posted on May 11, 2007

Joseph Heyison said:

To answer David’s question: For whom are the firms being run? The rainmakers.

What David and Mark missed is how Dechert, the firm in question, executed its strategy. It dumped (or refused to commit resources to) admittedly excellent practices in areas such as state tax law and environmental law because the clients in those areas would not pay the higher rates that the financial practices could demand. The pursuit of excellence and being on the same page, despite what David preaches, does not automatically make one’s practice as profitable as one’s colleagues’. And in today’s market, where being among the elite firms who earn the most per partner is essential for rainmaker retention, Maisterian excellence has to take a second seat.

(I note that the two rejected practice groups I mentioned have moved to excellent, but lower billing rate firms. Their lawyers, I hope, will continue to do well and provide excellent service — but at a lower tier of profitability.)

Bruce MacEwen also misses the point. The impetus came from the ruling rainmakers at Dechert, not the clients. The environmental group’s clients don’t care whether their excellent lawyers are at Dechert or at some other firm with local brand recognition. They did start caring when Dechert deliberately raised its rates above competitive levels for environmental law to keep pace with what it could charge private equity clients. The clients aren’t driving the change; the rainmakers are booting the clients off the list because they aren’t lucrative enough. Capitalism yes, but not client driven.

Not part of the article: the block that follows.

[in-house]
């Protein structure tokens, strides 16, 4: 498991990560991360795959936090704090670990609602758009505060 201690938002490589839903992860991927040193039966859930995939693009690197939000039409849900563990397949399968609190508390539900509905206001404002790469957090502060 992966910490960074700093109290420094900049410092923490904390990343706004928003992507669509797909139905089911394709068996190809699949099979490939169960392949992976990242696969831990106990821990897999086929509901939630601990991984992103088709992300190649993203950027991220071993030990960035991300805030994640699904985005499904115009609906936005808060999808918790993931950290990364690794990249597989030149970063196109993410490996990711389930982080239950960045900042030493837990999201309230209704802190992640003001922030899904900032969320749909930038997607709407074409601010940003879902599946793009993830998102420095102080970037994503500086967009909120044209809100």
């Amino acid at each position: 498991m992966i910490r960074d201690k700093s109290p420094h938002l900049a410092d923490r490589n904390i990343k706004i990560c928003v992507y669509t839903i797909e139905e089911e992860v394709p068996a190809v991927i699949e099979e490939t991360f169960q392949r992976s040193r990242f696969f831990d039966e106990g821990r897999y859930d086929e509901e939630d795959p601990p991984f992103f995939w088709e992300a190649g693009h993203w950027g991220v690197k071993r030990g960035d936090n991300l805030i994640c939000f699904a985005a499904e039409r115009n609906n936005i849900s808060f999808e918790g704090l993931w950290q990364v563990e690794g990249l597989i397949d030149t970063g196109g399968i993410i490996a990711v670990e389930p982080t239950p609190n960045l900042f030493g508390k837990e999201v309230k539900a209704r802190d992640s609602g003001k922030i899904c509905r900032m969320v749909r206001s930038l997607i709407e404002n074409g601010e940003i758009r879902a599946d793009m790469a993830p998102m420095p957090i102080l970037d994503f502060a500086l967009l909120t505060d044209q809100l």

Turning one’s law firm into a financial law monoculture is clearly the most profitable thing a firm can do at the moment, and that means high lateral recruitment (Dechert made 96 lateral partners and only 47 from within) and ruthless pruning of partners who earn less than the median.

We all know that when the business cycle turns, the financial monocultures will suffer disproportionately, throwing lawyers off the troika and bleeding profusely. Remember the crash of 2001-02? There are thousands of junior lawyers doing document review still because they were thrown away. But with high partner mobility and extreme expectations of profit among rainmakers, only a short-term orientation can prevail today.

posted on May 14, 2007

David (Maister) said:

Joseph, the clarity and consistency of your argument is always welcome and the acccuracy of your interpreation of what’s happening is hard to disagree with.

But “Maisterian excellence!” Even when you think I’m completely wrong you make me sound impressive! Thanks!

posted on May 14, 2007